Paul L. Caron

Wednesday, September 16, 2020

Amidst 75% Enrollment Decline, Thomas Cooley Abandons Naming Rights To Minor League Baseball Stadium

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Karen Sloan (, Struggling Cooley Law School Relinquishes Minor League Ballpark Naming Rights:

It’s the end of an—admittedly strange—era in law school advertising.

The minor league baseball stadium in Lansing, Michigan, will no longer bear the name of Cooley Law School, the Lansing Lugnuts announced this week. The law school opted not to renew its naming rights for the ballpark, which it acquired in 2010 for $1.5 million over 11 years. That presumably leaves no professional sport venues in the country named for a law school. (The stadium deal was believed to be a first and no law school has followed suit in the subsequent decade.)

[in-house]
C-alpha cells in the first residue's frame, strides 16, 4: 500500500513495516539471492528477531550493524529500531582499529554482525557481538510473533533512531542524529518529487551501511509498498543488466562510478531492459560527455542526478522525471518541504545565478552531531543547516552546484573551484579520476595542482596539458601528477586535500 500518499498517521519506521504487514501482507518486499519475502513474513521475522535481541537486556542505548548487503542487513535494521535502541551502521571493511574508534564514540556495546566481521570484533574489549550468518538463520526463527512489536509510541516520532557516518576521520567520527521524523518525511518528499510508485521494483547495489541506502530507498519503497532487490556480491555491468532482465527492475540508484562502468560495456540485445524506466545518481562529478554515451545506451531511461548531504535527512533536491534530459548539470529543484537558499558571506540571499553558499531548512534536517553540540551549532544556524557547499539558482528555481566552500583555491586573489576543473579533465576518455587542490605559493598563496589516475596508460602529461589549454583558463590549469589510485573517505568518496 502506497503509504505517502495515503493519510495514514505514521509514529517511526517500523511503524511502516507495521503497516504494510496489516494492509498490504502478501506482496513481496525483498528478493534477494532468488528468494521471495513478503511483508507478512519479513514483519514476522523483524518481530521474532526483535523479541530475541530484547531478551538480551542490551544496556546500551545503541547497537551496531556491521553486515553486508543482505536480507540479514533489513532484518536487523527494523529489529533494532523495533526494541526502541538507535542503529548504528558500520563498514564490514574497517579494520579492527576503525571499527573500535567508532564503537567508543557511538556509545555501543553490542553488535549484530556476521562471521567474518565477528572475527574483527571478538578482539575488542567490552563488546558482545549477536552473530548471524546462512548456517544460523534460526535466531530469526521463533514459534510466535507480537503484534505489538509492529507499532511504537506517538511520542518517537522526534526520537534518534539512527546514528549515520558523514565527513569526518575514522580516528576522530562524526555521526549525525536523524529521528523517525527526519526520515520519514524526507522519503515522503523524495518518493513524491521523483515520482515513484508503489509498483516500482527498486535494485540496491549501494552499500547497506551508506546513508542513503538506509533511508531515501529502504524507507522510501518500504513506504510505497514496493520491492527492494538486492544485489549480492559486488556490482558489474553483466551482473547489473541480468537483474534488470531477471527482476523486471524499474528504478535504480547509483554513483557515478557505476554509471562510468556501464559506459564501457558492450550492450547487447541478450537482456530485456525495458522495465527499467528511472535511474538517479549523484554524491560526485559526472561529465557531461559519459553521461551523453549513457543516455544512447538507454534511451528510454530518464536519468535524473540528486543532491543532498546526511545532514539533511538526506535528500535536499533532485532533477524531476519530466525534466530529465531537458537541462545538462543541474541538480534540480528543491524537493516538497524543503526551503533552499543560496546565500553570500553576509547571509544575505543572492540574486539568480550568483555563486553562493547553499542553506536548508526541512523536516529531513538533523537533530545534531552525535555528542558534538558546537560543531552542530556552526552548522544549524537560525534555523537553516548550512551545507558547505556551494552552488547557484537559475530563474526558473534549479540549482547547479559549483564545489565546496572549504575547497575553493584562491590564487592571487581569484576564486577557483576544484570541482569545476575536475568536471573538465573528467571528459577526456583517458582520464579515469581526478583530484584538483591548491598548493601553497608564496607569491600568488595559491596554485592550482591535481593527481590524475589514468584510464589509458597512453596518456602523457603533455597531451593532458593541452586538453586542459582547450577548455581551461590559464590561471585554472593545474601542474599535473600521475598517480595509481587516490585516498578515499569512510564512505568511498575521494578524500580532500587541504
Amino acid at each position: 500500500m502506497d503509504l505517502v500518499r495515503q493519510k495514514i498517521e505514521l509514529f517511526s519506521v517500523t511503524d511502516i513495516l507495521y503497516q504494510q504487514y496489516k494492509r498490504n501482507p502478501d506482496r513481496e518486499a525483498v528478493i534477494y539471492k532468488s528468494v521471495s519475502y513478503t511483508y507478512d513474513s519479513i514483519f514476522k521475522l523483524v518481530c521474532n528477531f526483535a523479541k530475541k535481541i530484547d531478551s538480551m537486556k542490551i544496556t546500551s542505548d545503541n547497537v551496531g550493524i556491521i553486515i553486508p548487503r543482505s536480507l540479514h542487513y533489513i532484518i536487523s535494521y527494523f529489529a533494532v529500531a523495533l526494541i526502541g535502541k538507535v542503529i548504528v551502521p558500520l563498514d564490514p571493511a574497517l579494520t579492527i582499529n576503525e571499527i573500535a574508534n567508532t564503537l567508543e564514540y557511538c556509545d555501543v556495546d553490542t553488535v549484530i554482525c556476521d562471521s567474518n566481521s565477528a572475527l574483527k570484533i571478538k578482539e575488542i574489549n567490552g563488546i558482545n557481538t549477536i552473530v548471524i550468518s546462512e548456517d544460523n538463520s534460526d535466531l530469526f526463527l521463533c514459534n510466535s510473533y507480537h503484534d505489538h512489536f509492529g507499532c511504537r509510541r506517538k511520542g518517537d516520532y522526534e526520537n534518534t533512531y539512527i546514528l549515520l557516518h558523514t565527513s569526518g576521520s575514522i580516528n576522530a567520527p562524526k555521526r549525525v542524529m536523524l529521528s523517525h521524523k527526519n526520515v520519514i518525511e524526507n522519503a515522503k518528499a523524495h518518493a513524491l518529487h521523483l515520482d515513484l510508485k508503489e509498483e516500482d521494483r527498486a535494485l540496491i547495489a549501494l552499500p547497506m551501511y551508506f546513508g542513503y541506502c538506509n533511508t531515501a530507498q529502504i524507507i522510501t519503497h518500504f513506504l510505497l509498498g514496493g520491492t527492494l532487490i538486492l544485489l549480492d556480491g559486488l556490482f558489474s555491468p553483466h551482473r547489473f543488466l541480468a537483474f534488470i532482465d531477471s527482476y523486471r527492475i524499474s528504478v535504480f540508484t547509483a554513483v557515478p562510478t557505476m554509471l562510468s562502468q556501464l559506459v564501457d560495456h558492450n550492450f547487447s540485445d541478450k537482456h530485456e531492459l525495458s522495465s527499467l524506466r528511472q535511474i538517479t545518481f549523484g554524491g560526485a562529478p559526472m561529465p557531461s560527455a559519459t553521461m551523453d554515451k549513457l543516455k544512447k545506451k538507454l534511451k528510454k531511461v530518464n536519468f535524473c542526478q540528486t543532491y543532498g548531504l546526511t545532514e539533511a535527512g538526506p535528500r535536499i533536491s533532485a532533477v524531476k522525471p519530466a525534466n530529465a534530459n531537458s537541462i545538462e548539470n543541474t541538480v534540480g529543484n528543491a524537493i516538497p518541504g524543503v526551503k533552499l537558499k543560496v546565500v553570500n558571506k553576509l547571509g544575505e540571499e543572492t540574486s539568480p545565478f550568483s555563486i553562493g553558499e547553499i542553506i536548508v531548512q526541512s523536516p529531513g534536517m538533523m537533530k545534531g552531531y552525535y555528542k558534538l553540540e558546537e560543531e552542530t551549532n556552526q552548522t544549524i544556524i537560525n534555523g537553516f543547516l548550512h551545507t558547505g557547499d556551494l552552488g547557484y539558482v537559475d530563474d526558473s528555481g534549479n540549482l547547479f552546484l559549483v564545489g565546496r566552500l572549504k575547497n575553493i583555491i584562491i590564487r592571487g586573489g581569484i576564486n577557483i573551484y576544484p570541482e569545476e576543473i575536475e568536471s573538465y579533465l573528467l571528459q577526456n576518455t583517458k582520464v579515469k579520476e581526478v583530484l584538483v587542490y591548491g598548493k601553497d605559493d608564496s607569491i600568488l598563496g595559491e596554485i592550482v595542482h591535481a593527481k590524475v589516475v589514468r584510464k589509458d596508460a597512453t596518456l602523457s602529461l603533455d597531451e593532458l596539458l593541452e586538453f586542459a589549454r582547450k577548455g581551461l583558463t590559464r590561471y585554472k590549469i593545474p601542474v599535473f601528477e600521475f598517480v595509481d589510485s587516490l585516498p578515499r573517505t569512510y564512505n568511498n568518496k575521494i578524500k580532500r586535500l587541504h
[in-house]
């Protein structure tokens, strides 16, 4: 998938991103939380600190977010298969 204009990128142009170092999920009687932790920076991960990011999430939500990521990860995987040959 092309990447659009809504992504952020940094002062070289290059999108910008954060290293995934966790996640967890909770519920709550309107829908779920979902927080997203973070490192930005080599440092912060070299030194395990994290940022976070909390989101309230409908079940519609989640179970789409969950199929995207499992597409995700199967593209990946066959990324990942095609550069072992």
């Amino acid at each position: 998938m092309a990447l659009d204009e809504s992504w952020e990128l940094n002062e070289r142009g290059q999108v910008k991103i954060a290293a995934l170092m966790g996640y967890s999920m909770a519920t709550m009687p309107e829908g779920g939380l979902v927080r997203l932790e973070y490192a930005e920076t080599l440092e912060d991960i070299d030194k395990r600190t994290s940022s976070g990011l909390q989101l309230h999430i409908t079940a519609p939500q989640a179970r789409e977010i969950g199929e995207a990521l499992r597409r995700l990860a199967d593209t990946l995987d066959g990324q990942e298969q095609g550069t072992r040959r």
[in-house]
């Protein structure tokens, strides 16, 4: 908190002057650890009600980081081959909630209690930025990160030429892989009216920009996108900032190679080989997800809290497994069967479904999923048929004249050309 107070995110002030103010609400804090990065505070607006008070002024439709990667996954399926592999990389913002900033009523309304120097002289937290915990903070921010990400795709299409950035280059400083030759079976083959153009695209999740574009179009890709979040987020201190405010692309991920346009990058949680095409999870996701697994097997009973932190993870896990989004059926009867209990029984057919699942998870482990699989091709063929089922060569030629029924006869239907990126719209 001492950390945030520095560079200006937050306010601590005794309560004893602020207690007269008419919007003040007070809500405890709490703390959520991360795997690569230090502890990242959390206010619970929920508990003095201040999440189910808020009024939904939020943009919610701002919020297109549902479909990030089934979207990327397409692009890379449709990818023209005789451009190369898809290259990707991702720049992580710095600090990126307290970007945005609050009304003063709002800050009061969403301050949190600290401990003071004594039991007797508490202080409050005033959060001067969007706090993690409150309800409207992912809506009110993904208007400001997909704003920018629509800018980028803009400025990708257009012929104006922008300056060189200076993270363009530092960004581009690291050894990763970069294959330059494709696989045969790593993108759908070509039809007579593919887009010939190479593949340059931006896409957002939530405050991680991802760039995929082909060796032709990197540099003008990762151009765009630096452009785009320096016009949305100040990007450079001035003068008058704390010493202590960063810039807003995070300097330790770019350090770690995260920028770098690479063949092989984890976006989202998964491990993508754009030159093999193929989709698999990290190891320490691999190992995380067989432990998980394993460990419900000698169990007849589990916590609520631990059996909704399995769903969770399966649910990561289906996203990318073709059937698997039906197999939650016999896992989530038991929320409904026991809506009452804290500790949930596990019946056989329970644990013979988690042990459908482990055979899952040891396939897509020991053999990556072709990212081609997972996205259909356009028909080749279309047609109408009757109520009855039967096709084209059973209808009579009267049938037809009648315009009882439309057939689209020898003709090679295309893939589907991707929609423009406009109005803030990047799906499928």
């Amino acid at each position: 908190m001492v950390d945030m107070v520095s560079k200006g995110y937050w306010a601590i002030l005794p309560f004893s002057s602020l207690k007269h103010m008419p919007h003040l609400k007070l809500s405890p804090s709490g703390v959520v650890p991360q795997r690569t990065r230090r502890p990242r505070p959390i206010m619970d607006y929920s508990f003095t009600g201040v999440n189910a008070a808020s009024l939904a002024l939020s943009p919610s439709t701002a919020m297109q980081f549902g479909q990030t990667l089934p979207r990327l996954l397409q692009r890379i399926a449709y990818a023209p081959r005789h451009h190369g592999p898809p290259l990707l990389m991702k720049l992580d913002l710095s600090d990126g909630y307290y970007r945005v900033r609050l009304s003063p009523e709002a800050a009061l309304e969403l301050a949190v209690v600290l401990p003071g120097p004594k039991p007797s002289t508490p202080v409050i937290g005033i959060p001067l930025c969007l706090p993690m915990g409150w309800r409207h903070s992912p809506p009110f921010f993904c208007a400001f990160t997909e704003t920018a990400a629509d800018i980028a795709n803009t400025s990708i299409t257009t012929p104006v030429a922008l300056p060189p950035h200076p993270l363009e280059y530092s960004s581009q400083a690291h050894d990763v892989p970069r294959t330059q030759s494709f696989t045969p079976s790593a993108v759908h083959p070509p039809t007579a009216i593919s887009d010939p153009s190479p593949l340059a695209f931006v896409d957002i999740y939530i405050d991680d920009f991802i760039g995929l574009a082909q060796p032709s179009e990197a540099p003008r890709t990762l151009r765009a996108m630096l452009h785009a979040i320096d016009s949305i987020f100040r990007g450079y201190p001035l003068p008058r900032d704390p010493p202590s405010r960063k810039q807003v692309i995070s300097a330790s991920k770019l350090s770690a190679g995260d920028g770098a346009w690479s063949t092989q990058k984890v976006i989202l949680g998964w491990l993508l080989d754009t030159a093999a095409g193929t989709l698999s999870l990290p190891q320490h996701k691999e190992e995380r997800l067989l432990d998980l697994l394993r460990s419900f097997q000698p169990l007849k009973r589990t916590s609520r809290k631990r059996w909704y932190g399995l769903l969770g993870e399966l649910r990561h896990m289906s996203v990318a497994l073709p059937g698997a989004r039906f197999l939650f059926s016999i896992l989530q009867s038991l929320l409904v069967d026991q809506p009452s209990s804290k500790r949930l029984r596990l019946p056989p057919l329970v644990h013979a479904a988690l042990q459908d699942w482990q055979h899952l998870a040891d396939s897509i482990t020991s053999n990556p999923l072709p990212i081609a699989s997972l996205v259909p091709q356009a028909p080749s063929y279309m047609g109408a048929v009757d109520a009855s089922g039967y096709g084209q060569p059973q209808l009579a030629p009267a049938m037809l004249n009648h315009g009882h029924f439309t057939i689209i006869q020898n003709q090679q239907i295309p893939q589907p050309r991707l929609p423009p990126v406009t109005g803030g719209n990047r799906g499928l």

Then-dean Don LeDuc acknowledged in 2010 that acquiring the naming rights for the stadium was an unusual move for a law school, but he hoped it would raise the law school’s profile and help it compete for students. At the time, the law school, now called the Western Michigan University Cooley Law School, was the largest in the country and had about 3,600 students spread over four Michigan campuses. But the school’s fortunes have shifted dramatically since then. It has already closed two of those Michigan outposts and is in the process of shuttering a third and consolidating its operations in Lansing. Cooley opened a new campus in Tampa Bay, Florida, in 2012 but expects to have about 900 students total this year—a 75% decline from 2010.

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